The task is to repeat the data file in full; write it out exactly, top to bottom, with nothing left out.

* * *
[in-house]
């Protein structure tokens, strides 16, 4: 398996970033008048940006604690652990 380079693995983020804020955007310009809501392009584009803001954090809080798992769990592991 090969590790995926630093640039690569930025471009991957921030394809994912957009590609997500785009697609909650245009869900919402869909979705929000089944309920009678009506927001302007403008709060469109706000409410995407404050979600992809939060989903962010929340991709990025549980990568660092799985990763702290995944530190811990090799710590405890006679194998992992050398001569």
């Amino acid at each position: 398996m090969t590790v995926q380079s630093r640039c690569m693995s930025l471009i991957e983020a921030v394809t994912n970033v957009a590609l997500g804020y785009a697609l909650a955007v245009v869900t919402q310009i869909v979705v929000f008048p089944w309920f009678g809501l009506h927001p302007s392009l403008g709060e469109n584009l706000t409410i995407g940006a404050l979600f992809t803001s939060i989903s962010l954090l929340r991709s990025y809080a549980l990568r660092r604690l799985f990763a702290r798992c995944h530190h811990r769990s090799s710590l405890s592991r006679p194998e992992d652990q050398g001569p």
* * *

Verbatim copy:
[in-house]
């Protein structure tokens, strides 16, 4: 398996970033008048940006604690652990 380079693995983020804020955007310009809501392009584009803001954090809080798992769990592991 090969590790995926630093640039690569930025471009991957921030394809994912957009590609997500785009697609909650245009869900919402869909979705929000089944309920009678009506927001302007403008709060469109706000409410995407404050979600992809939060989903962010929340991709990025549980990568660092799985990763702290995944530190811990090799710590405890006679194998992992050398001569």
């Amino acid at each position: 398996m090969t590790v995926q380079s630093r640039c690569m693995s930025l471009i991957e983020a921030v394809t994912n970033v957009a590609l997500g804020y785009a697609l909650a955007v245009v869900t919402q310009i869909v979705v929000f008048p089944w309920f009678g809501l009506h927001p302007s392009l403008g709060e469109n584009l706000t409410i995407g940006a404050l979600f992809t803001s939060i989903s962010l954090l929340r991709s990025y809080a549980l990568r660092r604690l799985f990763a702290r798992c995944h530190h811990r769990s090799s710590l405890s592991r006679p194998e992992d652990q050398g001569p």